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SERMON FOR SUNDAY 26 NOVEMBER 2023. “Christ the King”

Readings: Ezekiel 34: 11-16 and 20-24; Ephesians 1: 15-end

This Sunday brings to a close what is sometimes known in the Church’s calendar as the ‘kingdom season’, and for three weeks we have had successive readings from St Matthew’s gospel on the subject of the kingdom of God, or kingdom of heaven. On All Saints’ Day we heard Jesus telling the disciples, ‘Blessed are the poor in spirit, for theirs is the kingdom of heaven.’ Next we heard the parable of the bridesmaids at the wedding feast: ten wise, and ten foolish, who did not have sufficient oil in their lamps to meet the bridegroom after he was delayed. It’s a warning to be fit and ready to meet the Lord when he comes. The parable ended with the instruction “Keep awake therefore, for you know neither the day nor the hour.” Last week gave us the parable of the talents, with its lesson that we are to use our gifts and abilities in the service of God’s kingdom, and not to be selfish or afraid in keeping them to ourselves. God’s kingdom grows and thrives as we, his subjects or disciples, use those gifts and abilities fruitfully for the common good.

Today, on this Sunday next before Advent, we keep ‘Christ the King’. It is intended as a summation of all that we have celebrated during this past Christian year, now that we are on the brink of another.

How do you think of Jesus Christ as ‘the King’? How do we respond to this title? Today’s readings speak about it in quite different ways. The passage from Ezekiel says something about the qualities of the King, seen in terms of a shepherd. The image of the shepherd was a powerful one, once David — the shepherd boy — became king. Through that image we see that the king’s strength lies in his deep care for each of his subjects. ‘I will seek out my sheep, and rescue them; I will bring them into their own land and feed them...I will seek the lost, bind up the injured, strengthen the weak.’ But even so, this shepherd will judge between the fat sheep and the lean sheep; because the flock have been badly shepherded, resulting in the strong and greedy taking what they want; those sheep he will destroy.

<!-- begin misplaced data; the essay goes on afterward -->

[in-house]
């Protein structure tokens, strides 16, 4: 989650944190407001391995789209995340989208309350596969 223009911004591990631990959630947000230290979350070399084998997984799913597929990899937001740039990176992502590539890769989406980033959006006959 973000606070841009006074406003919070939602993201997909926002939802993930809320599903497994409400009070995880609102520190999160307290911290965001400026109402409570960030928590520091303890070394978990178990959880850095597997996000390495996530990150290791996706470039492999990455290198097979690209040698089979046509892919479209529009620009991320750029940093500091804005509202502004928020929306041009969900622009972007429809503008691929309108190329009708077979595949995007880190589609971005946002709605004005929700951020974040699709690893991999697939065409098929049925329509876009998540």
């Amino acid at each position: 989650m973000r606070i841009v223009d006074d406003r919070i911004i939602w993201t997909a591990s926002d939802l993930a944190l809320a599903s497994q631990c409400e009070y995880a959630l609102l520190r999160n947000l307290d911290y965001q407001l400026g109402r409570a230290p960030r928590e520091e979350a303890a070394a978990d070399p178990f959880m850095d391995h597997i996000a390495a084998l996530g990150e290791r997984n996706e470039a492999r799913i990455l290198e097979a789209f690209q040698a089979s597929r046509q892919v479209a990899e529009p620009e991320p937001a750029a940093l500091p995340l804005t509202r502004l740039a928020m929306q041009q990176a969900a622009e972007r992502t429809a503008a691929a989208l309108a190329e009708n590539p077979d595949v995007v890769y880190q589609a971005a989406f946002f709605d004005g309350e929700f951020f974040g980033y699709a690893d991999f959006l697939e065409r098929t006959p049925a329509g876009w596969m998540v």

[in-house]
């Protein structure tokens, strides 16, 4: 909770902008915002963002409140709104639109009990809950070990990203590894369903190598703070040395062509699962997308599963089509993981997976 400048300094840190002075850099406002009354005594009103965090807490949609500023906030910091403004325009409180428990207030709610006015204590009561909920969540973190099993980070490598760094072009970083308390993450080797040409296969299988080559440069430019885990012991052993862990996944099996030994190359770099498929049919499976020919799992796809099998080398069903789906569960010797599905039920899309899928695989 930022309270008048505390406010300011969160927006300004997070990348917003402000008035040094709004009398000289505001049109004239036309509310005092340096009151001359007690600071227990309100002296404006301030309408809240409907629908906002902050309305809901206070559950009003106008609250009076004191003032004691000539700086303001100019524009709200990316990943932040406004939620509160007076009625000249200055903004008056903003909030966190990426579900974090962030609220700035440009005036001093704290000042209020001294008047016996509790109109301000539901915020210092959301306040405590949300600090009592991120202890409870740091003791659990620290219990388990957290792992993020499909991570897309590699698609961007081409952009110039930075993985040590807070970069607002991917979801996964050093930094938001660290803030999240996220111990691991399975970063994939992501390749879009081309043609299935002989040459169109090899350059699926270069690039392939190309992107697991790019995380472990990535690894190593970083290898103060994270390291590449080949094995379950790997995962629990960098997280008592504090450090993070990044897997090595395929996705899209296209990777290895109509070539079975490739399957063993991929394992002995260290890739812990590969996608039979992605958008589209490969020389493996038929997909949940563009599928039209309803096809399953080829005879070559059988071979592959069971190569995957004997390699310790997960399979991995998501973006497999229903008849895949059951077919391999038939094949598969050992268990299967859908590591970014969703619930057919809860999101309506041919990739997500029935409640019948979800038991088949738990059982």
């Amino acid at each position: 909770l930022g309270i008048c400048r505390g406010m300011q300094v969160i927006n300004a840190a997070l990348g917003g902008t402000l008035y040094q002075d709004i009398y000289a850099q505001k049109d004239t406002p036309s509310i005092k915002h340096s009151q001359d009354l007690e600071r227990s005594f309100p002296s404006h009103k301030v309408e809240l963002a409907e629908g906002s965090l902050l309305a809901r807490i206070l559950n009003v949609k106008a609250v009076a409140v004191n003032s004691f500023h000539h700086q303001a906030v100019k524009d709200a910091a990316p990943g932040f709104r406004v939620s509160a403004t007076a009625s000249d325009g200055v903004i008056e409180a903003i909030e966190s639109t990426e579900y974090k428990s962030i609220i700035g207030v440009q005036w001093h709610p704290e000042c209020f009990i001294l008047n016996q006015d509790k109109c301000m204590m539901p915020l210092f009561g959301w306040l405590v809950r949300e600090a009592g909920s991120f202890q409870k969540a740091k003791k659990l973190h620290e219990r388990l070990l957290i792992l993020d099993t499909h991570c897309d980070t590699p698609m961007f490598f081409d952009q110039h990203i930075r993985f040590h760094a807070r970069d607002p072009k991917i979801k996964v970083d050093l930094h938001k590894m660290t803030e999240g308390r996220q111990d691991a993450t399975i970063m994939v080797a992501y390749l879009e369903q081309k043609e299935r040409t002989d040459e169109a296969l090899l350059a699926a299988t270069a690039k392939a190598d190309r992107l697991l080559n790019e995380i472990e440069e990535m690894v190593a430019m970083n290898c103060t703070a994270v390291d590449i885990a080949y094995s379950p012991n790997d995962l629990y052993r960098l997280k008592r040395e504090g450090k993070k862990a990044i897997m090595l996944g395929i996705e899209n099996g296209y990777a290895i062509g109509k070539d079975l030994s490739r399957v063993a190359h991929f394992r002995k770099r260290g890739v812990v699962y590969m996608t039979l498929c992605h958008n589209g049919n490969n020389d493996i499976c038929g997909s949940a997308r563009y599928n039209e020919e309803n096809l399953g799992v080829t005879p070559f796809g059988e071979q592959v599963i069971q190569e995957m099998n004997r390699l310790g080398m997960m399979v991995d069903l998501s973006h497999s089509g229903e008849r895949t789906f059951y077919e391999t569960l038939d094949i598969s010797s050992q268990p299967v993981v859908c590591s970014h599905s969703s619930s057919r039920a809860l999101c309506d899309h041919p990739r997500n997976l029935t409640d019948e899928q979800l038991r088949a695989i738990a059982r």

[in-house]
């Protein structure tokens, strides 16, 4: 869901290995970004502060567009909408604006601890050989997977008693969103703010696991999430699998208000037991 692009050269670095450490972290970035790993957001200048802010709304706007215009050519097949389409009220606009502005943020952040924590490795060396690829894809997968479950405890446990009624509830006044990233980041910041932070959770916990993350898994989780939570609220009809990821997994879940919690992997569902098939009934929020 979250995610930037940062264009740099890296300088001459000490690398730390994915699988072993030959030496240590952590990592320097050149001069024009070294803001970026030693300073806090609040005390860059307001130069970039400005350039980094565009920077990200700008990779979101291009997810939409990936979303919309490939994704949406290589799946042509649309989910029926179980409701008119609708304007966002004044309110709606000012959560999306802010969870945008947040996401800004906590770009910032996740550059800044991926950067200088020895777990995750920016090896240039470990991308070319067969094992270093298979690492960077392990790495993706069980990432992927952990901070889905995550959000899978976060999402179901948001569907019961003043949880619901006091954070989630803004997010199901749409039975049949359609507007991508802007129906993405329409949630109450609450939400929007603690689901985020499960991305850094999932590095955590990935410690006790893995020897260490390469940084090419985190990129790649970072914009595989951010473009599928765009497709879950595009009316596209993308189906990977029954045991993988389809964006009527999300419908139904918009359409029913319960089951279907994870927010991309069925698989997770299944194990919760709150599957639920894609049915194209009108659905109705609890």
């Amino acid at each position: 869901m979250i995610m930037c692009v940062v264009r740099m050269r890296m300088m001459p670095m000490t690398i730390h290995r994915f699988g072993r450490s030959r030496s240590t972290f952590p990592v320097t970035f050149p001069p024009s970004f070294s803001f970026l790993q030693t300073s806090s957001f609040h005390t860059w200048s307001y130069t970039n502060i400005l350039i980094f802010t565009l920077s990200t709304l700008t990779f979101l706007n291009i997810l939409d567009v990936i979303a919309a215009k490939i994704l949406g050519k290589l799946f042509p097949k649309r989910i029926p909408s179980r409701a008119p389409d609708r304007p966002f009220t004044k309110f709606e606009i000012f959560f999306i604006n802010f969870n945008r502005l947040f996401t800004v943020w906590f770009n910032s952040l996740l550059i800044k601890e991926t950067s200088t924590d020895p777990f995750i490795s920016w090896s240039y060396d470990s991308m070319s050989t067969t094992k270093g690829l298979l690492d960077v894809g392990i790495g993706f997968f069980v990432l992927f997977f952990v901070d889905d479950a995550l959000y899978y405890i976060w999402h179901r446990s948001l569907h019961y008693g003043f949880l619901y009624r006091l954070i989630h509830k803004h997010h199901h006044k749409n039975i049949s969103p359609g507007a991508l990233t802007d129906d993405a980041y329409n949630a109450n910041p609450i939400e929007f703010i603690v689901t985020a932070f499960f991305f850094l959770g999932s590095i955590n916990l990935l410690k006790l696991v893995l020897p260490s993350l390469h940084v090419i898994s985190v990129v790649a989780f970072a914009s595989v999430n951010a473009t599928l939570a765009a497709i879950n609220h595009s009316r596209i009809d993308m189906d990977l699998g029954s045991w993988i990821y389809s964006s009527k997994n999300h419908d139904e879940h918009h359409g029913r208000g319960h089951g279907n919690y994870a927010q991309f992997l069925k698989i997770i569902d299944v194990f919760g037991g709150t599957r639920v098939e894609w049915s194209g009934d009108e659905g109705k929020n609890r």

The passage from the letter to the Ephesians, the second reading we are using today, has a strong resonance of kingship, especially in the last three verses. Talking about Jesus, St Paul says, “God raised him from the dead and seated him at his right hand in the heavenly places, far above all rule and authority and power and dominion, and above every name that is named, not only in this age but also in the age to come. And he has put all things under his feet and has made him the head over all things for the Church, which is his body, the fullness of him who fills all in all.” So Jesus has been given a position of supreme authority in the universe, and commissioned to rule over all things for the Church, which is his body.

Now the Ephesian Christians must have found that hard to believe. They lived in a deeply pagan city, dominated by the mighty Temple of Artemis, one of the seven ‘wonders’ of the ancient world. The worship of Artemis was closely linked to magic and occult arts, and so they knew what Paul had in mind when he wrote of ‘rule and authority, and power and dominion, and every name that can be named.’ Magic was all about using the power of names to gain influence, and the Ephesians knew that magic worked. Could they really believe that Jesus had been raised to supreme authority as head over all these ‘powers’ and ‘names’, and that he was ruling them for his body, the Church?